“That being said, sometimes people get blockages and need emergency surgery and those patients are more likely to need a temporary colostomy bag. Sometimes people have cancers that are too big to take out, and those people may also need a colostomy bag.”
A stoma bag might seem like it’d be a nuisance, but many people lead an active and normal life with their bags. A plastic bag acts as a cover so it doesn’t smell, and once it’s full you can simply empty it in the bathroom.
“Once you get over sort of the psychosocial effects, you can lead a totally normal life,” Dr. Daniel Labow, the chief of the Surgical Oncology Division at Mount Sinai, previously told SurvivorNet. “It’s not painful. It’s just getting used to a different way.”
And most patients will have their ostomy reversed two or three months after their cancer operation.
“If we do [an ostomy] for colon cancer, 99 percent of the time almost it’s temporary, could be as short as six to eight weeks, let everything heal, and then reconnect them down below,” Dr. Labow said.
Understanding Bowel Cancer
Bowel cancer is a general term for cancer that begins in the large bowel, but generally we use the term colorectal cancer – or colon cancer or rectal cancer depending on the location of the cancer – in the United States.
Bowel cancer, like all cancers, presents its own unique challenges for patients on the road to recovery. But Dr. Heather Yeo wants to remind people how far the treatment of this disease has come.
“One of the most exciting things about my job is that we’ve made a lot of progress on treatment options,” Dr. Yeo says in a previous interview with SurvivorNet. “However, patients are still — while they’re living longer, they are still living with colon cancer, and so I think it’s really important that we talk about how some of the things in your life affect you.”
Symptoms of Bowel Cancer
Colorectal (bowel) cancer might not immediately cause symptoms, but these are possible symptoms to look out for:
- A change in bowel habits such as diarrhea, constipation or narrowing of the stool that lasts for more than a few days
- A feeling that you need to have a bowel movement that’s not relieved by having one
- Rectal bleeding with bright red blood
- Blood in the stool which might make the stool look dark brown or black
- Cramping or abdominal (belly) pain
- Weakness and fatigue
- Unintended weight loss
It is important to note, however, that displaying some of these symptoms does not mean you have colorectal cancer. You could also have colorectal cancer and not display any of these symptoms. Regardless, it is important to bring up any symptoms to your doctor should they arise.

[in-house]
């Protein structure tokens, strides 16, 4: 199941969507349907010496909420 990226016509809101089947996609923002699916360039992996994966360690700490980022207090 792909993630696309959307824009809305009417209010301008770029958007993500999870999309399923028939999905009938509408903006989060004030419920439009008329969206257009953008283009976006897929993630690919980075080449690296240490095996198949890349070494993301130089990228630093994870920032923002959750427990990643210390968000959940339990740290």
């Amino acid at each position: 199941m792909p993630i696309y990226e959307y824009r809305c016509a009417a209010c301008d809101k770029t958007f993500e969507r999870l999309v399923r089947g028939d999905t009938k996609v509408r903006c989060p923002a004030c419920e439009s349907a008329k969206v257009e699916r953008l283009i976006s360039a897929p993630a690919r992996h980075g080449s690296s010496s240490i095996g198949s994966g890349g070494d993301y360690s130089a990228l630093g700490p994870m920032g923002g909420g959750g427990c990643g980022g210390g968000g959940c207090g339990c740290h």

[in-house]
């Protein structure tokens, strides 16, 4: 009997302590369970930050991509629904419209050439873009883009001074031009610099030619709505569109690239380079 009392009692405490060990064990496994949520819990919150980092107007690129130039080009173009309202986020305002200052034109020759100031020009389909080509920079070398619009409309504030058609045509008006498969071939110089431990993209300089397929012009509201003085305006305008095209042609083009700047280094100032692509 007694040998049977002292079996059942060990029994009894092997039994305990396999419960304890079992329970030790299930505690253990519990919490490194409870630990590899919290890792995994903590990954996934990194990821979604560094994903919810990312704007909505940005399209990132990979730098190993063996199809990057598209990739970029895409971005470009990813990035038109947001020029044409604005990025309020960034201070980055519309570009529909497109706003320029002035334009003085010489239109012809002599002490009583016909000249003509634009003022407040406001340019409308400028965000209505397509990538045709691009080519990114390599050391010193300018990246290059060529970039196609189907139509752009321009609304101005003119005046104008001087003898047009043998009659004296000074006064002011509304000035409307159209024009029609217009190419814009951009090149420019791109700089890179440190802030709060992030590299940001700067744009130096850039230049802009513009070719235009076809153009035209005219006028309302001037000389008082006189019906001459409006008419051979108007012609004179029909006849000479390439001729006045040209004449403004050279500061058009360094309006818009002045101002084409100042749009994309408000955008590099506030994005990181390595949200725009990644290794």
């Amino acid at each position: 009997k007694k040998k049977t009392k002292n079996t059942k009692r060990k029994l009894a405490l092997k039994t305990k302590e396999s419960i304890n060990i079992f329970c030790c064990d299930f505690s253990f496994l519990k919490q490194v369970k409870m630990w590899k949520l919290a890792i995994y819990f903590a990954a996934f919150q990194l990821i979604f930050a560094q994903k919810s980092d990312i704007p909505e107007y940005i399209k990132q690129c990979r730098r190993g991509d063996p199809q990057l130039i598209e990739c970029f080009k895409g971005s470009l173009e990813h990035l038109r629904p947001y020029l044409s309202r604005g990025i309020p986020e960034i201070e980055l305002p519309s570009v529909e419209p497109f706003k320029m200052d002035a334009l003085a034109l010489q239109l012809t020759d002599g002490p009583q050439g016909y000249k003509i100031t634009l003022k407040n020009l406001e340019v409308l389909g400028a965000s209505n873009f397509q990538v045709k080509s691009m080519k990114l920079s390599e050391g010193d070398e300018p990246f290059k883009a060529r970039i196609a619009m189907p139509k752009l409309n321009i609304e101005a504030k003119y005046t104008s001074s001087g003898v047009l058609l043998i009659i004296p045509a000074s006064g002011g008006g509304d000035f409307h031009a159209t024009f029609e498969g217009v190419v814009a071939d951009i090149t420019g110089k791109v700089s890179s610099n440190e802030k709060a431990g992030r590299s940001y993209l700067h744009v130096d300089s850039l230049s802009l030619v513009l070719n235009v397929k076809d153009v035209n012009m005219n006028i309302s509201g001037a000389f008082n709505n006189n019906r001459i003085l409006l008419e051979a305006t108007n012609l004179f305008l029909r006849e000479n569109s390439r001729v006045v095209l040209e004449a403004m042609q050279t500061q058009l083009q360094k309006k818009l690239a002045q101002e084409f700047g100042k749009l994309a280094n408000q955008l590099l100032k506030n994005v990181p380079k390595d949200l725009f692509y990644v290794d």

Screening for Bowel Cancer
Dr. Yeo also emphasizes the importance of colorectal cancer screenings such as colonoscopies because most colorectal cancers can be prevented early with screening.
“In the United States, on a national level, colorectal cancer has been decreasing for the last 20 years,” Dr. Yeo says. “And much of that is thought to be directly due to screening for colon cancer.”
Even still, colorectal cancer cases are rising among younger people. And in the United States alone, rates have increased every year from 2011 to 2016 by 2 percent among people younger than 50. Because of this increase, the United States Preventive Services Task Force has recently updated its colorectal cancer screening recommendations to begin at age 45 instead of 50.
“We know that colon cancers can be prevented when polyps are found early,” Dr. Yeo said. “Lowering the screening age helps somewhat with this. But access to care is a real problem.”
And increasing access is crucial to making sure that we don’t see racial disparities within the world of colorectal cancer. Whites and Asians are significantly more likely to be up to date with their colonoscopies than African Americans, Latinos and Native Americans.
Research suggests that tailoring colorectal cancer screenings to each person’s individual risk may be beneficial. If you are not yet 45 but have concerns about your risk, talk to your doctor. Ask about your individual risk based on your lifestyle and family history and find out when screenings would be right for you.